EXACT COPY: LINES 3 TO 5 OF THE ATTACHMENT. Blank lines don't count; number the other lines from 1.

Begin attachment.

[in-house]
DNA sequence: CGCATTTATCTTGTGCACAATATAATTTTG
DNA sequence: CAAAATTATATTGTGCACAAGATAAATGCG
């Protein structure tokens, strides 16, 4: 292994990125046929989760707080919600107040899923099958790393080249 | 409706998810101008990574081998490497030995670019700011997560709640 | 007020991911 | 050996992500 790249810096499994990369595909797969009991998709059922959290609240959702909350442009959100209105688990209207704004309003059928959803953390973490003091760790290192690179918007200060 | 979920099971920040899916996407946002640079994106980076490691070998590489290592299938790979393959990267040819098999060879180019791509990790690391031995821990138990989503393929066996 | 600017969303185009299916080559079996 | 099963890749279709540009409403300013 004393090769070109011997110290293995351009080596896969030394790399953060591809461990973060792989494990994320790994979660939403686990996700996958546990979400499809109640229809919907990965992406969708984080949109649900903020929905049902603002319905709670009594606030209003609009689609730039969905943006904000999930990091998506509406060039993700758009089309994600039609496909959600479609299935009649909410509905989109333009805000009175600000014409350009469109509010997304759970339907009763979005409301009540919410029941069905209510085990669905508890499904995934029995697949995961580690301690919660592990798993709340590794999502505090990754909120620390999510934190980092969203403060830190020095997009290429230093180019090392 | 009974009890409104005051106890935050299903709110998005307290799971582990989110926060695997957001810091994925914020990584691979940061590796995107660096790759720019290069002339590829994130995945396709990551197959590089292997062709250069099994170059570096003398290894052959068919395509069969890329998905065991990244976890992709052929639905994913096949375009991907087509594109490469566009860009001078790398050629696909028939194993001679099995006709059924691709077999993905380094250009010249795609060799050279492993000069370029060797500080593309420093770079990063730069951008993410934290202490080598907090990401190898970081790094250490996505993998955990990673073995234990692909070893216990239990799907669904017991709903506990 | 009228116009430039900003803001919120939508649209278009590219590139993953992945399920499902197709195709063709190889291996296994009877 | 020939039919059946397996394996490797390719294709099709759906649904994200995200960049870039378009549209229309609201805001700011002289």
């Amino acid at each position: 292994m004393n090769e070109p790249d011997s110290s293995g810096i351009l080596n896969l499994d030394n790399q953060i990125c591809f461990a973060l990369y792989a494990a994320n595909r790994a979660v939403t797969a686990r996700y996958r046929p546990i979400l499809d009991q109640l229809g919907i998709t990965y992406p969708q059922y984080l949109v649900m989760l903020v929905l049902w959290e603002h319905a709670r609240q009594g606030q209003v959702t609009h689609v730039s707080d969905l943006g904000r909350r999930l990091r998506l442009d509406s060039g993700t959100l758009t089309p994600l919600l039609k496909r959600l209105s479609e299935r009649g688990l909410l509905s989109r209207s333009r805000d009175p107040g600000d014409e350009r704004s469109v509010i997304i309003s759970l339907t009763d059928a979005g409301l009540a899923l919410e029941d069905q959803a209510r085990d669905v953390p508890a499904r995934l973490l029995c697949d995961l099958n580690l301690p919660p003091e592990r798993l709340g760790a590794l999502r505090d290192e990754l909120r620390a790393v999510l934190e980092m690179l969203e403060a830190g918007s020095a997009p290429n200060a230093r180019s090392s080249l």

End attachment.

DNA sequence: CAAAATTATATTGTGCACAAGATAAATGCG
């Protein structure tokens, strides 16, 4: 292994990125046929989760707080919600107040899923099958790393080249 | 409706998810101008990574081998490497030995670019700011997560709640 | 007020991911 | 050996992500 790249810096499994990369595909797969009991998709059922959290609240959702909350442009959100209105688990209207704004309003059928959803953390973490003091760790290192690179918007200060 | 979920099971920040899916996407946002640079994106980076490691070998590489290592299938790979393959990267040819098999060879180019791509990790690391031995821990138990989503393929066996 | 600017969303185009299916080559079996 | 099963890749279709540009409403300013 004393090769070109011997110290293995351009080596896969030394790399953060591809461990973060792989494990994320790994979660939403686990996700996958546990979400499809109640229809919907990965992406969708984080949109649900903020929905049902603002319905709670009594606030209003609009689609730039969905943006904000999930990091998506509406060039993700758009089309994600039609496909959600479609299935009649909410509905989109333009805000009175600000014409350009469109509010997304759970339907009763979005409301009540919410029941069905209510085990669905508890499904995934029995697949995961580690301690919660592990798993709340590794999502505090990754909120620390999510934190980092969203403060830190020095997009290429230093180019090392 | 009974009890409104005051106890935050299903709110998005307290799971582990989110926060695997957001810091994925914020990584691979940061590796995107660096790759720019290069002339590829994130995945396709990551197959590089292997062709250069099994170059570096003398290894052959068919395509069969890329998905065991990244976890992709052929639905994913096949375009991907087509594109490469566009860009001078790398050629696909028939194993001679099995006709059924691709077999993905380094250009010249795609060799050279492993000069370029060797500080593309420093770079990063730069951008993410934290202490080598907090990401190898970081790094250490996505993998955990990673073995234990692909070893216990239990799907669904017991709903506990 | 009228116009430039900003803001919120939508649209278009590219590139993953992945399920499902197709195709063709190889291996296994009877 | 020939039919059946397996394996490797390719294709099709759906649904994200995200960049870039378009549209229309609201805001700011002289």
């Amino acid at each position: 292994m004393n090769e070109p790249d011997s110290s293995g810096i351009l080596n896969l499994d030394n790399q953060i990125c591809f461990a973060l990369y792989a494990a994320n595909r790994a979660v939403t797969a686990r996700y996958r046929p546990i979400l499809d009991q109640l229809g919907i998709t990965y992406p969708q059922y984080l949109v649900m989760l903020v929905l049902w959290e603002h319905a709670r609240q009594g606030q209003v959702t609009h689609v730039s707080d969905l943006g904000r909350r999930l990091r998506l442009d509406s060039g993700t959100l758009t089309p994600l919600l039609k496909r959600l209105s479609e299935r009649g688990l909410l509905s989109r209207s333009r805000d009175p107040g600000d014409e350009r704004s469109v509010i997304i309003s759970l339907t009763d059928a979005g409301l009540a899923l919410e029941d069905q959803a209510r085990d669905v953390p508890a499904r995934l973490l029995c697949d995961l099958n580690l301690p919660p003091e592990r798993l709340g760790a590794l999502r505090d290192e990754l909120r620390a790393v999510l934190e980092m690179l969203e403060a830190g918007s020095a997009p290429n200060a230093r180019s090392s080249l």